Word of the Week
April 3, 2021
Amarantos: The Word for Easter
Blessed be the God and Father of our Lord Jesus Christ, who . . . has caused us to be born again to a living hope through the resurrection of Jesus Christ from the dead, to obtain an inheritance which is imperishable and undefiled and will not fade away, reserved in heaven for you.
1 Peter 1:3-4
I was walking through our neighborhood in Phoenix, Arizona when I noticed a hand-lettered sign on one of the fences: “Beware of the creeping amaranthus!”
Was this a new breed of Doberman? No, it turned out to be a neighbor with an offbeat sense of humor. He was referring to the amaranth flower – and his joke unwittingly used a Greek word that goes perfectly with the celebration of Easter!
Modern gardeners know the amaranth as a type of flower that is sometimes regarded as a weed and sometimes cultivated as a source of gluten-free grain. Its dramatically-colored blooms can be a nice addition to a flower bed.
The ancient Greeks, however, had a different flower in mind. The Greek poets sung about a mythical flower called the amaranth that never wilted or faded. Its eternal beauty made it a symbol for everlasting life, and the word was sometimes inscribed on gravestones as a promise of immortality.
John Milton incorporated the legend into his epic poem Paradise Lost (iii.353) when he wrote of the “Amarant,” which supposedly grew in Eden alongside the tree of life and was transferred to heaven after Adam and Eve sinned.
The Greek word is amarantos, which occurs only once in the New Testament. The apostle Peter was writing to Christians who were battered by persecution, so he began his first epistle by reminding them that they possessed something that could never be snatched from them. We have a living hope, he declares, because Christ rose from the dead (1 Peter 1:3). Easter is the antidote to despair!
Because Christ lives, we know that God has earmarked an inheritance for us. We may struggle through strenuous times now, but we can look forward to the astounding legacy that He has promised.
That inheritance is absolutely secure. Peter poetically piles up three descriptions of our legacy:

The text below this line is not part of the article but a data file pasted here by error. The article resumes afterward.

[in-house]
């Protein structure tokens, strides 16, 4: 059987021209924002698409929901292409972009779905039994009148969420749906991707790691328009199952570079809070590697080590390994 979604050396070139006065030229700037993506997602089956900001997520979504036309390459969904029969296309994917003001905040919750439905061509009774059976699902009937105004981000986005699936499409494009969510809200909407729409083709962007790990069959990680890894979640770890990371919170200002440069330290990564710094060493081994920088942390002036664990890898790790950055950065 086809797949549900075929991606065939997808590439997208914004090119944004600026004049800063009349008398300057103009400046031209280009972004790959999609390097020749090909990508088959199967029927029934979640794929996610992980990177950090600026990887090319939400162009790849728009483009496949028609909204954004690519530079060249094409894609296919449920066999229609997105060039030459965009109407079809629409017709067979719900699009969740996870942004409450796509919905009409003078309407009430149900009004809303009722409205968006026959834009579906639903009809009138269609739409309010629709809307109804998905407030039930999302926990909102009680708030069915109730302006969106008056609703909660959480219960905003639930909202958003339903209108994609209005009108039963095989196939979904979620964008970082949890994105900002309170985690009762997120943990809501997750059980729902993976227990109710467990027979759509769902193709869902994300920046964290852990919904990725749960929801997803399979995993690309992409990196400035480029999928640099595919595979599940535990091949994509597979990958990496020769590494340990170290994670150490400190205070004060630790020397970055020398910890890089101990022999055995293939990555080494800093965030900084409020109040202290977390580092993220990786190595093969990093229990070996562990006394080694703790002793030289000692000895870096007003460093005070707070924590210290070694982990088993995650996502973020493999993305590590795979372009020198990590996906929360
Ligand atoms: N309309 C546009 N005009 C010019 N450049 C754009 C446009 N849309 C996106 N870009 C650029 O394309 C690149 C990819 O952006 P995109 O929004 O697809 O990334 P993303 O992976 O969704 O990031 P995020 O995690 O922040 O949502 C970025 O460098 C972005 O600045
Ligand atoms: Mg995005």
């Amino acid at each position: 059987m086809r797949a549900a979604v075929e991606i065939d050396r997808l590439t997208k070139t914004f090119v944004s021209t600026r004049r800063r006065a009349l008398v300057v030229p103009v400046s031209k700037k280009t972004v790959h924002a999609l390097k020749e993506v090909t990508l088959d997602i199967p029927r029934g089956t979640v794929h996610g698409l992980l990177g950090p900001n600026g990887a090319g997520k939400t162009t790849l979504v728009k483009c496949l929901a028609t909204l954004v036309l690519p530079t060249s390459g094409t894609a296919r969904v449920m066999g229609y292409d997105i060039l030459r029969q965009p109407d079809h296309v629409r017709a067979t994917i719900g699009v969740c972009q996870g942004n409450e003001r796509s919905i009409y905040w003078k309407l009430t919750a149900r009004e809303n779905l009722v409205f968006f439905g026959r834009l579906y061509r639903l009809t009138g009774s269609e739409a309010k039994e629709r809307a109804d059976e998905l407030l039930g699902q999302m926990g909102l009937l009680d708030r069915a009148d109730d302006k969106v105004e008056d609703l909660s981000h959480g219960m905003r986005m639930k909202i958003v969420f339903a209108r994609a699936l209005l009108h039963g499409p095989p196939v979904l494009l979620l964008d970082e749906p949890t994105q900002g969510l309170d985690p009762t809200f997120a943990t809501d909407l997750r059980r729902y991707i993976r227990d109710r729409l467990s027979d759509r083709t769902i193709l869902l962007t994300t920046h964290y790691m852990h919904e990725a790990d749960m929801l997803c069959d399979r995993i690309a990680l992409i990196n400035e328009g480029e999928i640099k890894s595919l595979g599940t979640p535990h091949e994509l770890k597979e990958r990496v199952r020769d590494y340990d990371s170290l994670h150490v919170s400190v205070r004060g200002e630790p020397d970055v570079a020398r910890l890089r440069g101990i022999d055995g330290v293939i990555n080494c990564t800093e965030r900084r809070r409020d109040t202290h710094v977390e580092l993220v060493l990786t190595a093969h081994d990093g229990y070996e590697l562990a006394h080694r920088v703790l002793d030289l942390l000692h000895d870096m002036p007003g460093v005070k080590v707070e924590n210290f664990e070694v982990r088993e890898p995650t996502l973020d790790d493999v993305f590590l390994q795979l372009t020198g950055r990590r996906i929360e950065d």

It is aphtharton – imperishable.
It is amianton – undefiled.
And it is amaranton – unfading.
Nothing can destroy what God has reserved for us. Nothing can spoil it. And its beauty will never wither away.
Like some of Peter’s audience, you may feel so beaten down by the pressures of life that you can barely see straight. Remember that Christ rose from the dead and He has included you in His will. Lift your face from the dust and look upward to the future He has promised. In the end, all will be well.
A sister word, amarantinos, also means “unfading.” It appears only once, in 1 Peter 5:4, where God promises that faithful elders will receive “an unfading wreath of glory” when Christ returns. Not only will the prize exist forever, but it will hold its beauty perpetually!
I just discovered an additional insight on the word axios (see Word of the Week for March 13, 2021).
We learned that axios means “worthy” or “of equal weight,” so that one thing would balance with another when placed on a scale.
The term axios was also used in athletic games to hail the victor in a race or wrestling match. The crowd would shout, “Axios – you deserved it!” We know that we will never truly deserve the salvation God has granted to us. But I am reminded that we look forward to the day when Jesus will say, “Well done, good and faithful servant.” May our lives be worthy of His approval.
What is your goal? And what is God’s goal for you? Next week we will delve into the Greek word that describes the target at the end of the road.
©Ezra Project 2021